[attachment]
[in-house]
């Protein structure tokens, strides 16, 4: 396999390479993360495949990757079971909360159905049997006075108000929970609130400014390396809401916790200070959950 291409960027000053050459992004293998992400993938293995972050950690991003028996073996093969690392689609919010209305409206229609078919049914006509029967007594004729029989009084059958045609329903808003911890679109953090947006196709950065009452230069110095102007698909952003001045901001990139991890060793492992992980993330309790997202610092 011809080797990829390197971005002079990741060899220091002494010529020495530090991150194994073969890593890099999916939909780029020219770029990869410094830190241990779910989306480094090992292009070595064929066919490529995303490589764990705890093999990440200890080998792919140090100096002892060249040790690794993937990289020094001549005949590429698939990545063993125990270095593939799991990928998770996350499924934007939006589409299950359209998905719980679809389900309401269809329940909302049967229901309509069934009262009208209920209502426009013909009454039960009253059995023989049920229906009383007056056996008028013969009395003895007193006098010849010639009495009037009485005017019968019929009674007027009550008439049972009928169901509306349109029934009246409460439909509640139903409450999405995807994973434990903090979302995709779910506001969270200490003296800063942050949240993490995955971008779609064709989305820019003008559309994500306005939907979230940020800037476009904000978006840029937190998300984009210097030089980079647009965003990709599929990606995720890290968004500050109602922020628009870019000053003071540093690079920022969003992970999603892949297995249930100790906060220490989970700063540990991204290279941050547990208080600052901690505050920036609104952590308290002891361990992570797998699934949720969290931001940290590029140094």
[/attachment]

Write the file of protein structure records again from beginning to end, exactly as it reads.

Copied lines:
[in-house]
């Protein structure tokens, strides 16, 4: 396999390479993360495949990757079971909360159905049997006075108000929970609130400014390396809401916790200070959950 291409960027000053050459992004293998992400993938293995972050950690991003028996073996093969690392689609919010209305409206229609078919049914006509029967007594004729029989009084059958045609329903808003911890679109953090947006196709950065009452230069110095102007698909952003001045901001990139991890060793492992992980993330309790997202610092 011809080797990829390197971005002079990741060899220091002494010529020495530090991150194994073969890593890099999916939909780029020219770029990869410094830190241990779910989306480094090992292009070595064929066919490529995303490589764990705890093999990440200890080998792919140090100096002892060249040790690794993937990289020094001549005949590429698939990545063993125990270095593939799991990928998770996350499924934007939006589409299950359209998905719980679809389900309401269809329940909302049967229901309509069934009262009208209920209502426009013909009454039960009253059995023989049920229906009383007056056996008028013969009395003895007193006098010849010639009495009037009485005017019968019929009674007027009550008439049972009928169901509306349109029934009246409460439909509640139903409450999405995807994973434990903090979302995709779910506001969270200490003296800063942050949240993490995955971008779609064709989305820019003008559309994500306005939907979230940020800037476009904000978006840029937190998300984009210097030089980079647009965003990709599929990606995720890290968004500050109602922020628009870019000053003071540093690079920022969003992970999603892949297995249930100790906060220490989970700063540990991204290279941050547990208080600052901690505050920036609104952590308290002891361990992570797998699934949720969290931001940290590029140094």